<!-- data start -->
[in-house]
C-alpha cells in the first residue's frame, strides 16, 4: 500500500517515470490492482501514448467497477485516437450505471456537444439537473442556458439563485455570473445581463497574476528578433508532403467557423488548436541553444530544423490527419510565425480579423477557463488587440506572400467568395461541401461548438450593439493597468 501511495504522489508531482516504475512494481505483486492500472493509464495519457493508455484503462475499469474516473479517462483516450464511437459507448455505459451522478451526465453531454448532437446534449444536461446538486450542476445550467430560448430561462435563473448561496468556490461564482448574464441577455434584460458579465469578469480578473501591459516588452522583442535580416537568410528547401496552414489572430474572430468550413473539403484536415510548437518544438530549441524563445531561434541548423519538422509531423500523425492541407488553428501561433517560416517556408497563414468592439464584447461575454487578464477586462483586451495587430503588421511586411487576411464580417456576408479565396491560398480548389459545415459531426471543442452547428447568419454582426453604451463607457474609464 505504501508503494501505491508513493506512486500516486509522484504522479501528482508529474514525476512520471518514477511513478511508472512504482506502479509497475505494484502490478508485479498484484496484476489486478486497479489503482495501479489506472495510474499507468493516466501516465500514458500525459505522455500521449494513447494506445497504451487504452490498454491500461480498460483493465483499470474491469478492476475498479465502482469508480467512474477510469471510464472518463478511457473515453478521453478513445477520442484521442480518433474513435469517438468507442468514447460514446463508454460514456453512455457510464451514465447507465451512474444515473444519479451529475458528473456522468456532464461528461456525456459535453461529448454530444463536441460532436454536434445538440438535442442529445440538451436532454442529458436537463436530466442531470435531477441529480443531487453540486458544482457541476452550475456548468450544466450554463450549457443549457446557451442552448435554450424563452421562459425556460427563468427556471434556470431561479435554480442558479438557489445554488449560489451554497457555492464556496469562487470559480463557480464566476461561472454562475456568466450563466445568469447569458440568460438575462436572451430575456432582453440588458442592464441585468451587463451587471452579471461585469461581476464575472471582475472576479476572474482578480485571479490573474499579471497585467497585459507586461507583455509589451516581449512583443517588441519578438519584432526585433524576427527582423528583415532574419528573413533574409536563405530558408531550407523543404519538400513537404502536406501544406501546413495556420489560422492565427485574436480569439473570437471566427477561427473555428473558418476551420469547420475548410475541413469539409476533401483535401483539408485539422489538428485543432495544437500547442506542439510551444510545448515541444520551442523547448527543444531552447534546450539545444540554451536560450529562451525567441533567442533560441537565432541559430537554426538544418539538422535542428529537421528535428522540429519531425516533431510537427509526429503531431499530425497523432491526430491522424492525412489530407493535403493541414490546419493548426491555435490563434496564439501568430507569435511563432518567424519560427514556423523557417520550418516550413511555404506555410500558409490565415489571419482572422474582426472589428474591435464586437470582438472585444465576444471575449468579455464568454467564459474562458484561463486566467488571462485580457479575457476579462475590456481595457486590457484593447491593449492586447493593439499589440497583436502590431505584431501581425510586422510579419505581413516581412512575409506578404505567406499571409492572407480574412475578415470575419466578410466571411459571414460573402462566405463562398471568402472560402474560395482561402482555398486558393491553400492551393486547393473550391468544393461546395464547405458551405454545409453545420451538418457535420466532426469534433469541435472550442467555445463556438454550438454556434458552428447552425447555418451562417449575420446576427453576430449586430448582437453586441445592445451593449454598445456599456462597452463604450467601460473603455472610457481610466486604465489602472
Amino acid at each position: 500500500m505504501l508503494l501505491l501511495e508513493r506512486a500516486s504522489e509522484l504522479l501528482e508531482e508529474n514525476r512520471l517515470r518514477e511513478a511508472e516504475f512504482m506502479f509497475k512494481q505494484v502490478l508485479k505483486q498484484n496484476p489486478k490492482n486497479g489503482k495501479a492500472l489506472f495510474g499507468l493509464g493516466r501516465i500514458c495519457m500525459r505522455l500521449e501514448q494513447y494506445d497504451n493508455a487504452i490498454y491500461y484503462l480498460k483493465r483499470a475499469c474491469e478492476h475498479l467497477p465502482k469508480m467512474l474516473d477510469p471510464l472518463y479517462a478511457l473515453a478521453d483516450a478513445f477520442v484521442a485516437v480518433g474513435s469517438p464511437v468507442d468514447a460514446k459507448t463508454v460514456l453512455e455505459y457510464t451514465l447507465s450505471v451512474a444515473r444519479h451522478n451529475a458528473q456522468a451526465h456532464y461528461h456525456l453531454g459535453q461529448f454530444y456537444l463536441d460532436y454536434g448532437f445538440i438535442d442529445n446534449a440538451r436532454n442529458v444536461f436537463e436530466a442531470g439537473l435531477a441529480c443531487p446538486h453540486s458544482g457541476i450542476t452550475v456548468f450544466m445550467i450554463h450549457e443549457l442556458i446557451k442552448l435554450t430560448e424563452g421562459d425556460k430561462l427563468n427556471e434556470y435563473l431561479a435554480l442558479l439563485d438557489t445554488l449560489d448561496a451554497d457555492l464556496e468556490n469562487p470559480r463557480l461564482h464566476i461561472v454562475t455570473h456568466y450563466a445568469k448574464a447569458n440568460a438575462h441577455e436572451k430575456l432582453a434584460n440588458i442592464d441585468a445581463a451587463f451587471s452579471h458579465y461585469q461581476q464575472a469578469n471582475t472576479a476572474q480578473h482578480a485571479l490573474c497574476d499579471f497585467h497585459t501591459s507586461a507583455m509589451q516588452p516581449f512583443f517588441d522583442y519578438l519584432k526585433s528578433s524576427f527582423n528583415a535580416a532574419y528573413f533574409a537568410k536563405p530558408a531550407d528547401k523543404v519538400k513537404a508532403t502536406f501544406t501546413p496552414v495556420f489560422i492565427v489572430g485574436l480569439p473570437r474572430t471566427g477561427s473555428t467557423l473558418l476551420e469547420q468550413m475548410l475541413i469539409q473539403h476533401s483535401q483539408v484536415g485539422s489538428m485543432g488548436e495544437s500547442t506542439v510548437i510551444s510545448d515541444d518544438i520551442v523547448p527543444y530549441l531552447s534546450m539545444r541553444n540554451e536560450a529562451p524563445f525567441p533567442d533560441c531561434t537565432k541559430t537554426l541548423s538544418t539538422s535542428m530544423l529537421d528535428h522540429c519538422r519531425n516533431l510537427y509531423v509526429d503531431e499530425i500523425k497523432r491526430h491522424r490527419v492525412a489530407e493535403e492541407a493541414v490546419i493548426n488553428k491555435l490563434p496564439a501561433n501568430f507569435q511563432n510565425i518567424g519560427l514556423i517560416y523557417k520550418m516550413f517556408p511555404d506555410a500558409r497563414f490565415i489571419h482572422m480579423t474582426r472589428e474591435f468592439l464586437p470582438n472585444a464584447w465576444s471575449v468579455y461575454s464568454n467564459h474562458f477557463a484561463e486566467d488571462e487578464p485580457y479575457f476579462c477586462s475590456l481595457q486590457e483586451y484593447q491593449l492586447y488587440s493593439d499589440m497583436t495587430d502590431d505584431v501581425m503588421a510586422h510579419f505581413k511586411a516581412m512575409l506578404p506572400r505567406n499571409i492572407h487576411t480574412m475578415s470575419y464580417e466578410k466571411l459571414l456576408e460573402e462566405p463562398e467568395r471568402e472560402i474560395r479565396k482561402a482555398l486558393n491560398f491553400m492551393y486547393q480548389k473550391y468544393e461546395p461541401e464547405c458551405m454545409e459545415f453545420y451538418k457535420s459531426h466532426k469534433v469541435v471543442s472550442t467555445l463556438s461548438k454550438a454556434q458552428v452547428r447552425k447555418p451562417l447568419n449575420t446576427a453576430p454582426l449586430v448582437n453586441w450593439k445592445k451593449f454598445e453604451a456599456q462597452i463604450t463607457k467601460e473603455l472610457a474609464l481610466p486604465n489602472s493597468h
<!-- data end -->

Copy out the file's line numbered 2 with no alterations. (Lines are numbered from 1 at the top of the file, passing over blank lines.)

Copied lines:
C-alpha cells in the first residue's frame, strides 16, 4: 500500500517515470490492482501514448467497477485516437450505471456537444439537473442556458439563485455570473445581463497574476528578433508532403467557423488548436541553444530544423490527419510565425480579423477557463488587440506572400467568395461541401461548438450593439493597468 501511495504522489508531482516504475512494481505483486492500472493509464495519457493508455484503462475499469474516473479517462483516450464511437459507448455505459451522478451526465453531454448532437446534449444536461446538486450542476445550467430560448430561462435563473448561496468556490461564482448574464441577455434584460458579465469578469480578473501591459516588452522583442535580416537568410528547401496552414489572430474572430468550413473539403484536415510548437518544438530549441524563445531561434541548423519538422509531423500523425492541407488553428501561433517560416517556408497563414468592439464584447461575454487578464477586462483586451495587430503588421511586411487576411464580417456576408479565396491560398480548389459545415459531426471543442452547428447568419454582426453604451463607457474609464 505504501508503494501505491508513493506512486500516486509522484504522479501528482508529474514525476512520471518514477511513478511508472512504482506502479509497475505494484502490478508485479498484484496484476489486478486497479489503482495501479489506472495510474499507468493516466501516465500514458500525459505522455500521449494513447494506445497504451487504452490498454491500461480498460483493465483499470474491469478492476475498479465502482469508480467512474477510469471510464472518463478511457473515453478521453478513445477520442484521442480518433474513435469517438468507442468514447460514446463508454460514456453512455457510464451514465447507465451512474444515473444519479451529475458528473456522468456532464461528461456525456459535453461529448454530444463536441460532436454536434445538440438535442442529445440538451436532454442529458436537463436530466442531470435531477441529480443531487453540486458544482457541476452550475456548468450544466450554463450549457443549457446557451442552448435554450424563452421562459425556460427563468427556471434556470431561479435554480442558479438557489445554488449560489451554497457555492464556496469562487470559480463557480464566476461561472454562475456568466450563466445568469447569458440568460438575462436572451430575456432582453440588458442592464441585468451587463451587471452579471461585469461581476464575472471582475472576479476572474482578480485571479490573474499579471497585467497585459507586461507583455509589451516581449512583443517588441519578438519584432526585433524576427527582423528583415532574419528573413533574409536563405530558408531550407523543404519538400513537404502536406501544406501546413495556420489560422492565427485574436480569439473570437471566427477561427473555428473558418476551420469547420475548410475541413469539409476533401483535401483539408485539422489538428485543432495544437500547442506542439510551444510545448515541444520551442523547448527543444531552447534546450539545444540554451536560450529562451525567441533567442533560441537565432541559430537554426538544418539538422535542428529537421528535428522540429519531425516533431510537427509526429503531431499530425497523432491526430491522424492525412489530407493535403493541414490546419493548426491555435490563434496564439501568430507569435511563432518567424519560427514556423523557417520550418516550413511555404506555410500558409490565415489571419482572422474582426472589428474591435464586437470582438472585444465576444471575449468579455464568454467564459474562458484561463486566467488571462485580457479575457476579462475590456481595457486590457484593447491593449492586447493593439499589440497583436502590431505584431501581425510586422510579419505581413516581412512575409506578404505567406499571409492572407480574412475578415470575419466578410466571411459571414460573402462566405463562398471568402472560402474560395482561402482555398486558393491553400492551393486547393473550391468544393461546395464547405458551405454545409453545420451538418457535420466532426469534433469541435472550442467555445463556438454550438454556434458552428447552425447555418451562417449575420446576427453576430449586430448582437453586441445592445451593449454598445456599456462597452463604450467601460473603455472610457481610466486604465489602472